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Subsidy and NC Pre-K payment during COVID-19

March 18, 2020

The following information was released by the Division of Child Development and Early Education on March 17th:

Thank you for supporting our state and our families by providing vital care and services. DHHS and DCDEE understand that you are worried about the financial impact this event may have on your programs.

To address your concerns, we are making the following policy changes:

  1. Child Care Subsidy: For the month of March, all licensed child carecenters and family child care homeswill receive full subsidy payment for each child enrolled in their facility according to each child’s plan of care.
  2. NC Pre-K: Pre-K programs will be paid in full for the entire month of March, regardless of child attendance or closure.

We will assess payment policy options for future months as the need develops.  We encourage you to check your email daily and read everything we send so you have the most up-to-date information and so we have the most accurate sense of child care availability across the state.

Please let DCDEE know if you have any questions. 

COVID-19 guidance for child care settings in North Carolina

March 17, 2020

The NC Department of Health and Human Services has released Interim Coronavirus Disease 2019 (COVID-19) Guidance for Child Care Settings in North Carolina on March 16, 2019. Please read this guidance carefully. More information will be released as it becomes available. To receive the latest information in a timely manner, please check this website, and:

Child Care Health Consultants are available to answer questions – find the consultant for your county here. 

Coronavirus or COVID-19

March 10, 2020

The NC Child Care Health and Safety Resource Center encourages using reputable sources for information about the coronavirus including the:

As always, the most important method of preventing the spread of infectious diseases, including the coronavirus, is handwashing. Download posters from our website or from the Department of Public Health’s resource list.

 

Influenza: Plan Ahead – Flu Season is Here

October 18, 2019

Information from the Healthy Child Care Pennsylvania ECELS Program

The influenza (flu) virus is common and unpredictable. It can cause serious complications, even in healthy children. The Centers for Disease Control and Prevention (CDC) reports 136 influenza-related pediatric deaths for 2018-2019. The 2018–2019 influenza season was the longest-lasting season reported in the United States in the past ten years. Certain people are more at risk for serious flu-related complications. These include:

  • Children younger than 5 years of age, especially those younger than 2 years
  • Preterm infants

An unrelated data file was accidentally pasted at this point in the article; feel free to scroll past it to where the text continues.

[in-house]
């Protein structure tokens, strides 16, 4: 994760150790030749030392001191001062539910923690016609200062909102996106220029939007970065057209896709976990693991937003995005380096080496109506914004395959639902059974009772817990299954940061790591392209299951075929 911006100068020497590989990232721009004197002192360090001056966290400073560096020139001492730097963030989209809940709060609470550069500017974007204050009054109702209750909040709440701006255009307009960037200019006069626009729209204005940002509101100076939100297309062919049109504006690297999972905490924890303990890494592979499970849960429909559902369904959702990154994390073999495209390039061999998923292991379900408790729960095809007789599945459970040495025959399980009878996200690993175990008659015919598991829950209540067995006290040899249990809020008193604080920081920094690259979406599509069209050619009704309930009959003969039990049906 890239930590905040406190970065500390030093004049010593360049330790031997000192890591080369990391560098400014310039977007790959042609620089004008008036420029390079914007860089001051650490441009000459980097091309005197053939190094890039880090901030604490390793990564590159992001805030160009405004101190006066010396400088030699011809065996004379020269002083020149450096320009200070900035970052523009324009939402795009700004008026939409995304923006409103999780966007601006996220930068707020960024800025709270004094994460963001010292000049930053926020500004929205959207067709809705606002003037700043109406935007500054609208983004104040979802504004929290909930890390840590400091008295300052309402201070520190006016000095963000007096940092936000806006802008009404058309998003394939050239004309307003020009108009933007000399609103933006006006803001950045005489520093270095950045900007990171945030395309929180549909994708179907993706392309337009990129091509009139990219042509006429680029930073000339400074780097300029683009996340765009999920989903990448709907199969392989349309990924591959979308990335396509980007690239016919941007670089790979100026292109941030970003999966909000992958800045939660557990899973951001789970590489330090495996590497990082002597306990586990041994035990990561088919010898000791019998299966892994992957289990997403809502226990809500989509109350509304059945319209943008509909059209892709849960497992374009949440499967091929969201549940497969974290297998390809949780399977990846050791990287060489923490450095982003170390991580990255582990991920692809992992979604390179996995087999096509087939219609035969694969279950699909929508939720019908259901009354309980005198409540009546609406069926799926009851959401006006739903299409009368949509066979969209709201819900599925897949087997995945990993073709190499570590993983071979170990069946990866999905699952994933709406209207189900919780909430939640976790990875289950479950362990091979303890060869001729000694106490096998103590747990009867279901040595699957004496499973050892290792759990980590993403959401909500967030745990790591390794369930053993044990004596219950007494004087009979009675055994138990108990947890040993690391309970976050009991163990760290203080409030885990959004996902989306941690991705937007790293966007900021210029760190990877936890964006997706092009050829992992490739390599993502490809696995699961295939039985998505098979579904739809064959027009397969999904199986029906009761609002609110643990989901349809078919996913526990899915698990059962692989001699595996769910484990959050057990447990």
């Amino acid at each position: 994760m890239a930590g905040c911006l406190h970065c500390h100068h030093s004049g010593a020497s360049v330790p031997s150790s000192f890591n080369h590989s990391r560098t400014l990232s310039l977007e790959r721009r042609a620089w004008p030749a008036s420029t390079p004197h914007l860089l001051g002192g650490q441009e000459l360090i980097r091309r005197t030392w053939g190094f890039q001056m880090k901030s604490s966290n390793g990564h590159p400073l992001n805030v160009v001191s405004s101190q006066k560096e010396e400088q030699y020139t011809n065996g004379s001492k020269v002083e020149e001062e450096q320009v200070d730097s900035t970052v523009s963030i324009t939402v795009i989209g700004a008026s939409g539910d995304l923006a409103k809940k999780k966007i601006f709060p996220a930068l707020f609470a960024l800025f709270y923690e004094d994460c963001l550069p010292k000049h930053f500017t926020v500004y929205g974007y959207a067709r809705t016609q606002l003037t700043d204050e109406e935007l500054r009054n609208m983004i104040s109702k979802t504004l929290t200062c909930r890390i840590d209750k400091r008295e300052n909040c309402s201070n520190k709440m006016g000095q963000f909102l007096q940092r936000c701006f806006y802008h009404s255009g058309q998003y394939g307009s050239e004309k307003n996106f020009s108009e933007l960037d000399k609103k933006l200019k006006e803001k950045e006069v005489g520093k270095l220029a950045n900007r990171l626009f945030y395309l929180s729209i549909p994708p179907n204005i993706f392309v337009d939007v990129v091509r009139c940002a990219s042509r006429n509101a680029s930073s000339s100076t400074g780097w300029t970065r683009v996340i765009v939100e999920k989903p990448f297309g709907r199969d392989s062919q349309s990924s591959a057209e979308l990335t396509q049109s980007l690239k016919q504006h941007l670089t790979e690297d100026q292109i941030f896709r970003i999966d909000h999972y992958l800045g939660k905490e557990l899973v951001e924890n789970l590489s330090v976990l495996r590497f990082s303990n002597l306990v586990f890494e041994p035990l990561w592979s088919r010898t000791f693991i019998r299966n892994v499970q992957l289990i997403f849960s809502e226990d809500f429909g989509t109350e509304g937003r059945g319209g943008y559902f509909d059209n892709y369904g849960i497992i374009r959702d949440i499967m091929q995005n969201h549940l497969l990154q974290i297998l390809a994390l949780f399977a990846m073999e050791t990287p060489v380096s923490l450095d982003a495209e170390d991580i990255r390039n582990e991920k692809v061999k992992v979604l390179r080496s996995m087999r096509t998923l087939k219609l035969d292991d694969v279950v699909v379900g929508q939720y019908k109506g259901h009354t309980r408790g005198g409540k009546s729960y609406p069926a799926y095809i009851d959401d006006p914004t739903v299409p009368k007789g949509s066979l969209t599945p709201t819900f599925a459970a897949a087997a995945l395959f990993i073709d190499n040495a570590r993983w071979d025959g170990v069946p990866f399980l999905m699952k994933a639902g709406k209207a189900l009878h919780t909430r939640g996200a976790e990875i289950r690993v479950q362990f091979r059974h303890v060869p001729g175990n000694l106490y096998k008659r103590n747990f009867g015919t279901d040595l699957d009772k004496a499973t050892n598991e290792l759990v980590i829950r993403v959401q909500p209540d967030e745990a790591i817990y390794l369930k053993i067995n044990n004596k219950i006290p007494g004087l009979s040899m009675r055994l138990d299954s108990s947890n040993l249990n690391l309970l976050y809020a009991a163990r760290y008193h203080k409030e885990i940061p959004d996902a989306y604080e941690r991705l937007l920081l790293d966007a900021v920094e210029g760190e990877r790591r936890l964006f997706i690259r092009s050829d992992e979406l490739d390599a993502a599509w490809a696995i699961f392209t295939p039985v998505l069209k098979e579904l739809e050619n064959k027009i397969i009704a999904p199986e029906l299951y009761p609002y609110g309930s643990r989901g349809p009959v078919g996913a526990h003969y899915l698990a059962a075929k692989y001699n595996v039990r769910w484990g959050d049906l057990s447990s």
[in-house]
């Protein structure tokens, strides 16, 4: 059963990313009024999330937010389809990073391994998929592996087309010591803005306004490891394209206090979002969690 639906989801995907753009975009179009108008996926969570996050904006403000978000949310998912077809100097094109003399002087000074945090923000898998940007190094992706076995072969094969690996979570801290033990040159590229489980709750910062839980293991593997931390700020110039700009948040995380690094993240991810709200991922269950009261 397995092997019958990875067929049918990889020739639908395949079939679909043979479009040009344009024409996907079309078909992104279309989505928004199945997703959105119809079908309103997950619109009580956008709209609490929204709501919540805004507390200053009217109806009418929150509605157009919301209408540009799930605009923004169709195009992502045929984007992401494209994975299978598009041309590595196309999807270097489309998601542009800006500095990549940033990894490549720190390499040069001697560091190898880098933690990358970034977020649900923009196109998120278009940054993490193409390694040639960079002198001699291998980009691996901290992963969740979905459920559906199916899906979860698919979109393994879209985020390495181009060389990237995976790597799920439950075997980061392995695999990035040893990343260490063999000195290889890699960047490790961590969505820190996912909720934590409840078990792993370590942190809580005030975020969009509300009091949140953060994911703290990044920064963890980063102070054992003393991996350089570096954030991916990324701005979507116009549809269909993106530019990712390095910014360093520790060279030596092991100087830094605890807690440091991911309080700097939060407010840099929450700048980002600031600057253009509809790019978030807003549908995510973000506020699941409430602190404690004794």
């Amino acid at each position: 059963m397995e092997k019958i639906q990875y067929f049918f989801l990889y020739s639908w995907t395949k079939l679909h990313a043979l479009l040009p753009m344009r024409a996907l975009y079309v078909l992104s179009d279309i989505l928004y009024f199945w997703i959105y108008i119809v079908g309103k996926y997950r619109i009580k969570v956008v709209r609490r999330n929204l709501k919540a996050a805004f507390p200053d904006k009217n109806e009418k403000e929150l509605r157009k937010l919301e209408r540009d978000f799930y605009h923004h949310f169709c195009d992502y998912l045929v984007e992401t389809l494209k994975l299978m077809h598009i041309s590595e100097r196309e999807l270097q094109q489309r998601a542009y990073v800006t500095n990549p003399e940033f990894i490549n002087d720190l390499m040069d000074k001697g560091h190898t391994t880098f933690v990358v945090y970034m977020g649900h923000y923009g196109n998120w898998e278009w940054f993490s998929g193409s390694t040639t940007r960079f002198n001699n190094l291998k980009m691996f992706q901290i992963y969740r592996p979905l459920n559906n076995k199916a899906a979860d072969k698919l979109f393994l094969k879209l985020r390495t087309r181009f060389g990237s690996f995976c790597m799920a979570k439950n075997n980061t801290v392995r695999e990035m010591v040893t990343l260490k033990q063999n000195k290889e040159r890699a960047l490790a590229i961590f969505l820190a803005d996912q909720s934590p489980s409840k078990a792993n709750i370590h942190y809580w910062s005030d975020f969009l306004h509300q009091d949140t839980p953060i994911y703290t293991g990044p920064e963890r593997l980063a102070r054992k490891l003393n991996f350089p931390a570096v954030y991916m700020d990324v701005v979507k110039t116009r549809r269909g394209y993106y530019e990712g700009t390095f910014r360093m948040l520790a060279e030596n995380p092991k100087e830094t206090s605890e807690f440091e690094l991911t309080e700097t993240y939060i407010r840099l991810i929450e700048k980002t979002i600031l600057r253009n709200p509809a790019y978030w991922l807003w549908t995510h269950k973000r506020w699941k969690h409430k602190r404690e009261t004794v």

• Children of any age with certain long-term health problems, for example, asthma or other lung disorders, heart disease, or a neurologic or neurodevelopmental disorder
  • Pregnant women
  • Older adults age 65 years and older: Immune systems decline as adults age.

The influenza vaccine is on the recommended Advisory Committee on Immunization Practices (ACIP) schedule and is recommended for children 6 months of age and older in child care.

The flu vaccine helps reduce serious illness and deaths that occur every year from influenza. For the 2019-20 flu season, the national American Academy of Pediatrics (AAP) advises that any licensed, recommended, age-appropriate vaccine available can be administered. Flu mist is an approved form of the vaccine for this season. Some children may need two doses of flu vaccine. Get flu vaccine as soon as it is available for the current season.

Flu Vaccine for Child Care Staff  Educators and staff can help reduce the spread of respiratory illnesses like flu and colds. In addition, adult flu vaccination protects vulnerable young children in child care programs. Infants less than 6 months of age are too young to get the flu vaccine. It is especially important for everyone who comes in contact with infants to get flu vaccine. This will help protect babies from exposure to the virus.

Many people say they have had the flu when they had an uncomfortable respiratory illness. However, short, mild-to-moderate illnesses are most often caused by other seasonal viruses. Usually, influenza causes a severe and long-lasting illness. 

Link to the CDC website: Information for Schools & Childcare Providers to find information about preventing the flu as well as materials and tools for early care and education (ECE) programs and schools. Promote full participation in this year’s immunization effort for children and staff in your ECE program:

  • Consider offering flu vaccine on-site for staff.   Some pharmacies offer this service.
  • Identify a Flu Vaccine Champion. This staff member can promote the importance of vaccination for children, staff and family members. Documenting staff members that are vaccinated can be important in the event of an outbreak. Consider offering incentives such as a $5 gift card for staff who get flu vaccine.
  • Offer help if needed to find convenient locations to get the vaccine. Use the Flu Vaccine Finder. Enter the zip code or address for your location in the upper right hand box. 

 

Fall 2019 E-News – Going Viral

October 2, 2019

Going Viral” the Fall issue of the E-News includes:

  1. News from the NC Resource Center
  2. When to Exclude?
  3. Rash Decisions
  4. Child Care Providers and the Americans with Disability Act (ADA)
  5. Sniffles and Sneezes… Ahh Choo!
  6. Calendar
  7. References

Check it out!

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